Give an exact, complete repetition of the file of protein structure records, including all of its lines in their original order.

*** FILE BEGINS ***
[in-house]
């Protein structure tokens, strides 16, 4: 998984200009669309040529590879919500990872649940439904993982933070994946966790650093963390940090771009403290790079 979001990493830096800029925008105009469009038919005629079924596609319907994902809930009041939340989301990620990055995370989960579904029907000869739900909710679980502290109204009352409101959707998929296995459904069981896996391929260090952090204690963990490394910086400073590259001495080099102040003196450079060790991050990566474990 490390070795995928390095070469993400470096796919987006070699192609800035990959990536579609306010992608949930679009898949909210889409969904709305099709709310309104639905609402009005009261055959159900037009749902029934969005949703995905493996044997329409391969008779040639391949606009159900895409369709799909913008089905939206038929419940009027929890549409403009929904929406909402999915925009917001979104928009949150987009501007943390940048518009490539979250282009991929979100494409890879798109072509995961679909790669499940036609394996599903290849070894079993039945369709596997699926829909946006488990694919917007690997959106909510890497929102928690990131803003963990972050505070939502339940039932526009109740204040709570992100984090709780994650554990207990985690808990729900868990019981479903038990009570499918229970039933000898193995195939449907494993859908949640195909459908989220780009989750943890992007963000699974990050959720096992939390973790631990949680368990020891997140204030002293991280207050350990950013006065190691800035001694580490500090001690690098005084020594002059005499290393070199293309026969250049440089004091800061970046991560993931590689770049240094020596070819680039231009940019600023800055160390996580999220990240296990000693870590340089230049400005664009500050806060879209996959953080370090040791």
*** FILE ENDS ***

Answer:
[in-house]
């Protein structure tokens, strides 16, 4: 998984200009669309040529590879919500990872649940439904993982933070994946966790650093963390940090771009403290790079 979001990493830096800029925008105009469009038919005629079924596609319907994902809930009041939340989301990620990055995370989960579904029907000869739900909710679980502290109204009352409101959707998929296995459904069981896996391929260090952090204690963990490394910086400073590259001495080099102040003196450079060790991050990566474990 490390070795995928390095070469993400470096796919987006070699192609800035990959990536579609306010992608949930679009898949909210889409969904709305099709709310309104639905609402009005009261055959159900037009749902029934969005949703995905493996044997329409391969008779040639391949606009159900895409369709799909913008089905939206038929419940009027929890549409403009929904929406909402999915925009917001979104928009949150987009501007943390940048518009490539979250282009991929979100494409890879798109072509995961679909790669499940036609394996599903290849070894079993039945369709596997699926829909946006488990694919917007690997959106909510890497929102928690990131803003963990972050505070939502339940039932526009109740204040709570992100984090709780994650554990207990985690808990729900868990019981479903038990009570499918229970039933000898193995195939449907494993859908949640195909459908989220780009989750943890992007963000699974990050959720096992939390973790631990949680368990020891997140204030002293991280207050350990950013006065190691800035001694580490500090001690690098005084020594002059005499290393070199293309026969250049440089004091800061970046991560993931590689770049240094020596070819680039231009940019600023800055160390996580999220990240296990000693870590340089230049400005664009500050806060879209996959953080370090040791």